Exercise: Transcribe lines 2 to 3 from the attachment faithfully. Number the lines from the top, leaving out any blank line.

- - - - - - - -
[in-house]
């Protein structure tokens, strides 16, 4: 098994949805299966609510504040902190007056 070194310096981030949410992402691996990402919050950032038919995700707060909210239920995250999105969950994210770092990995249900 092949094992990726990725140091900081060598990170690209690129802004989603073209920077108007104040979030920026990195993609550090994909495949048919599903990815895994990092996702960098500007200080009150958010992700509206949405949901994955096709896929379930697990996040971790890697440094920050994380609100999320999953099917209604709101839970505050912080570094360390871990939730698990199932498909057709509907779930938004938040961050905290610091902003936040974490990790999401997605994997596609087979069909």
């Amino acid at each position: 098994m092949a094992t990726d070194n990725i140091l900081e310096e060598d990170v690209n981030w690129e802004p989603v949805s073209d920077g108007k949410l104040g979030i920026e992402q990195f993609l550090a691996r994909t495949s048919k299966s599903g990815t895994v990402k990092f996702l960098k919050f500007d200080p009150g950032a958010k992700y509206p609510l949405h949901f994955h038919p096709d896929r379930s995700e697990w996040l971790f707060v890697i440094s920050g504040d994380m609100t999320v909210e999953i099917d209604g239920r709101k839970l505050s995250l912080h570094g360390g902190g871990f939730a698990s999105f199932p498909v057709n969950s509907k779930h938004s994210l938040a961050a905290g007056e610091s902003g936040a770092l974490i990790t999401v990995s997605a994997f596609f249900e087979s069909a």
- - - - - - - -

């Protein structure tokens, strides 16, 4: 098994949805299966609510504040902190007056 070194310096981030949410992402691996990402919050950032038919995700707060909210239920995250999105969950994210770092990995249900 092949094992990726990725140091900081060598990170690209690129802004989603073209920077108007104040979030920026990195993609550090994909495949048919599903990815895994990092996702960098500007200080009150958010992700509206949405949901994955096709896929379930697990996040971790890697440094920050994380609100999320999953099917209604709101839970505050912080570094360390871990939730698990199932498909057709509907779930938004938040961050905290610091902003936040974490990790999401997605994997596609087979069909």
């Amino acid at each position: 098994m092949a094992t990726d070194n990725i140091l900081e310096e060598d990170v690209n981030w690129e802004p989603v949805s073209d920077g108007k949410l104040g979030i920026e992402q990195f993609l550090a691996r994909t495949s048919k299966s599903g990815t895994v990402k990092f996702l960098k919050f500007d200080p009150g950032a958010k992700y509206p609510l949405h949901f994955h038919p096709d896929r379930s995700e697990w996040l971790f707060v890697i440094s920050g504040d994380m609100t999320v909210e999953i099917d209604g239920r709101k839970l505050s995250l912080h570094g360390g902190g871990f939730a698990s999105f199932p498909v057709n969950s509907k779930h938004s994210l938040a961050a905290g007056e610091s902003g936040a770092l974490i990790t999401v990995s997605a994997f596609f249900e087979s069909a």